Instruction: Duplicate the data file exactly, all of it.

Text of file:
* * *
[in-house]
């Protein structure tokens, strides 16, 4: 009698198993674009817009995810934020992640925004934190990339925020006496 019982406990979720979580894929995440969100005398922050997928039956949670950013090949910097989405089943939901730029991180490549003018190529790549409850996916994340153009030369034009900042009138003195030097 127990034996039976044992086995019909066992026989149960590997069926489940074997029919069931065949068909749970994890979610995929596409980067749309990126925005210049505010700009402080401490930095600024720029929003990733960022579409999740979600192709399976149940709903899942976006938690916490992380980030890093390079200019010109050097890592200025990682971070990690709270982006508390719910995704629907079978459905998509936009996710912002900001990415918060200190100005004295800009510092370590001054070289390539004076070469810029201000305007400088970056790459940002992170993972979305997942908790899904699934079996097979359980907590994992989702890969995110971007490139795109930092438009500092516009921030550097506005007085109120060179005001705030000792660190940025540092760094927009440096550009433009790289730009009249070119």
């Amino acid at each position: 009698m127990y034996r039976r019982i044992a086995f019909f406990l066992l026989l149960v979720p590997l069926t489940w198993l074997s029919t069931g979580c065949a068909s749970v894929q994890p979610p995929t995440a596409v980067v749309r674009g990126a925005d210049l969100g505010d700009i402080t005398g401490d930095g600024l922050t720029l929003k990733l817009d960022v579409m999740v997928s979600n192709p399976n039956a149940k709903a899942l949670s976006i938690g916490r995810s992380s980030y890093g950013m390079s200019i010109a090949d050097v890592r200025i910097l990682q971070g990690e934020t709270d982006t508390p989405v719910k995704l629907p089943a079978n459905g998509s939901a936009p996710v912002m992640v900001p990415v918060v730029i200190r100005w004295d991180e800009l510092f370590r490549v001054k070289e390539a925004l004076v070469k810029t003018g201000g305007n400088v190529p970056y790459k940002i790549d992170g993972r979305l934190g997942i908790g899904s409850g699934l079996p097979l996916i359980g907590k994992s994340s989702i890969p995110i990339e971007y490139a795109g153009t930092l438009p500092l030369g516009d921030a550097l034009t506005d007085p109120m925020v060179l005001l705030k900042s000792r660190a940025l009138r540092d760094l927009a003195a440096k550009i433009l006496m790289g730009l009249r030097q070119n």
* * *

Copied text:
[in-house]
């Protein structure tokens, strides 16, 4: 009698198993674009817009995810934020992640925004934190990339925020006496 019982406990979720979580894929995440969100005398922050997928039956949670950013090949910097989405089943939901730029991180490549003018190529790549409850996916994340153009030369034009900042009138003195030097 127990034996039976044992086995019909066992026989149960590997069926489940074997029919069931065949068909749970994890979610995929596409980067749309990126925005210049505010700009402080401490930095600024720029929003990733960022579409999740979600192709399976149940709903899942976006938690916490992380980030890093390079200019010109050097890592200025990682971070990690709270982006508390719910995704629907079978459905998509936009996710912002900001990415918060200190100005004295800009510092370590001054070289390539004076070469810029201000305007400088970056790459940002992170993972979305997942908790899904699934079996097979359980907590994992989702890969995110971007490139795109930092438009500092516009921030550097506005007085109120060179005001705030000792660190940025540092760094927009440096550009433009790289730009009249070119």
């Amino acid at each position: 009698m127990y034996r039976r019982i044992a086995f019909f406990l066992l026989l149960v979720p590997l069926t489940w198993l074997s029919t069931g979580c065949a068909s749970v894929q994890p979610p995929t995440a596409v980067v749309r674009g990126a925005d210049l969100g505010d700009i402080t005398g401490d930095g600024l922050t720029l929003k990733l817009d960022v579409m999740v997928s979600n192709p399976n039956a149940k709903a899942l949670s976006i938690g916490r995810s992380s980030y890093g950013m390079s200019i010109a090949d050097v890592r200025i910097l990682q971070g990690e934020t709270d982006t508390p989405v719910k995704l629907p089943a079978n459905g998509s939901a936009p996710v912002m992640v900001p990415v918060v730029i200190r100005w004295d991180e800009l510092f370590r490549v001054k070289e390539a925004l004076v070469k810029t003018g201000g305007n400088v190529p970056y790459k940002i790549d992170g993972r979305l934190g997942i908790g899904s409850g699934l079996p097979l996916i359980g907590k994992s994340s989702i890969p995110i990339e971007y490139a795109g153009t930092l438009p500092l030369g516009d921030a550097l034009t506005d007085p109120m925020v060179l005001l705030k900042s000792r660190a940025l009138r540092d760094l927009a003195a440096k550009i433009l006496m790289g730009l009249r030097q070119n």